Dallas-based biopharmaceutical company Access Pharmaceuticals, Inc. has been notified by the Japan Patent Office that a patent for AccessPharma’s MuGard and ProctiGard products has been granted. The patent covers a wide range of liquid formulations for prevention and treatment of mucosal diseases and disorders.
For example, Oral mucositis (OM) is a common, painful, debilitating side effect of some radiation and chemotherapy cancer treatments. Severe OM is also associated with adverse quality of life, weight loss, increased opioid use, gastrostomy-dependent feeding, greater numbers of emergency room and unplanned office visits, and hospitalizations. Oral Mucositis is characterized by sores and ulcers in the mouth and throat that make swallowing difficult or impossible. It is estimated that 97% of patients receiving radiation for head and neck cancer, 70% of patients receiving stem cell transplantation and up to 40% of patients receiving conventional chemotherapy develop oral mucositis. OM’s incremental cost in the head and neck cancer (HNC) population is estimated to be around $18,000.
Rectal mucositis, and specifically Radiation Proctitis (RP) is inflammation and damage to the lower portion of the colon, primarily the sigmoid colon and rectum, after exposure to x-rays or ionizing radiation as part of radiation therapy. RP is most common after treatments for cancer, such as cervical, colon, and prostate cancer. RP can be acute, occurring within weeks of initiation of therapy, or can occur months or years after treatment. Experts believe that RP occurs due to damage to the blood vessels that occurs as part of the radiation therapy.
Unhappily, OM and RP treatment options for patients with HNC are thin on the ground. Several agents have US Food and Drug Administration marketing allowances as medical devices including GelClair, Episil, Mucotrol, Caphosol, and MuGard, but evaluation of medical devices is typically markedly less rigorous than for biologics or drugs. In addition, use of so-called magic mouthwashes is relatively common. Typically, composition of such agents leans on institutional folklore and objective assessments of their efficacy have been marginal. In a comparative trial, the efficacy of a “magic mouthwash” formulation was no better than a control solution.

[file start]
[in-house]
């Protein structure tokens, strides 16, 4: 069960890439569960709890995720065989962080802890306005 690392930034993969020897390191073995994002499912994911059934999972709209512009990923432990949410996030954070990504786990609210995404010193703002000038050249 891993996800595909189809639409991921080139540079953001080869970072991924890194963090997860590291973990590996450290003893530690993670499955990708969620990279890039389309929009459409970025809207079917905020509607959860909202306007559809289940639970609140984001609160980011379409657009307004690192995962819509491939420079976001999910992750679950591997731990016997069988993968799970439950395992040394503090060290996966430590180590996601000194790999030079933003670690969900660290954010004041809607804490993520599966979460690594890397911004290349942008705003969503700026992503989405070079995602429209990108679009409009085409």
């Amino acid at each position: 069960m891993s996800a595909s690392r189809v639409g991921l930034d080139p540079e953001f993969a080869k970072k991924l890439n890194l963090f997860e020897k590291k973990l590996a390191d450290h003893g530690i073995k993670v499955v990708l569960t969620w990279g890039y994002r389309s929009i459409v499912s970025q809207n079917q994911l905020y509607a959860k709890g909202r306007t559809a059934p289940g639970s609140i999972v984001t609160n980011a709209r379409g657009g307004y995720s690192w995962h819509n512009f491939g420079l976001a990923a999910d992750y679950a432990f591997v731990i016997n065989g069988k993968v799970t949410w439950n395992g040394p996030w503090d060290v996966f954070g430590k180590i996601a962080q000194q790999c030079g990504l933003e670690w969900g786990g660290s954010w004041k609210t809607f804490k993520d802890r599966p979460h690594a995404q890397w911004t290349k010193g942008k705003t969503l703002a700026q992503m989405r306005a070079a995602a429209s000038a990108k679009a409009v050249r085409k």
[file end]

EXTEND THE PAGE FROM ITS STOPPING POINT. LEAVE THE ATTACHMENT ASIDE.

However, AccessPharma believes both MuGard and ProctiGard can offer patients benefits when undergoing anticancer treatments, and is backing that contention with scientific evidence.
Access points to one of the oldest peer-reviewed oncology journals, the American Cancer Society’s journal publication, Cancer, featuring MuGard as the topic of its May 2014 edition cover article. The publication, entitled “Multi-Institutional, Randomized, Double-Blind, Placebo-Controlled Trial to Assess the Efficacy of a Mucoadhesive Hydrogel (MuGard) in Mitigating Oral Mucositis Symptoms in Patients Being Treated With Chemoradiation Therapy for Cancers of the Head and Neck,” (First published: 11 February 2014Full publication history DOI: 10.1002/cncr.28553) discusses data on Access’s post-marketing clinical trial that evaluated the efficacy of MuGard in controlling symptoms caused by oral mucositis in 120 patients receiving chemoradiation therapy for the treatment of cancers of the head and neck. In the trial, MuGard was shown to be superior to the sham control saline-bicarbonate rinse in mitigating oral mucositis symptoms and delaying oral mucositis progression.
MuGard Mucoadhesive Oral Wound Rinse is marketed as a medical device, indicated for management of oral mucositis/stomatitis (that may be caused by radiotherapy and/or chemotherapy) and all types of oral wounds (mouth sores and injuries), including aphthous ulcers (canker sores) and traumatic ulcers, such as those caused by oral surgery or ill-fitting dentures or braces. MuGard provides the oral mucosa with a thin protective hydrogel layer which the company says has been demonstrated in several clinical studies of mucositis to benefit patients in terms of reduced pain and discomfort as well as a reduction in objective mucositis scores.
ProctiGard is a treatment option for rectal mucositis, and specifically radiation proctitis, is inflammation and damage to the lower portion of the colon, particularly the sigmoid colon and rectum, after exposure to x-rays or ionizing radiation as part of radiation therapy. RP is most common after treatments for cancer, such as cervical, colon, and prostate cancer. RP can be acute, occurring within weeks of initiation of therapy, or can occur months or years after treatment. AccessPharma says experts believe RP occurs due to damage to the blood vessels that occurs as part of the radiation therapy. rectal mucositis and radiation proctitis,. ProctiGard received 510(K) FDA clearance in July 2014. Access currently holds global commercialization rights for ProctiGard.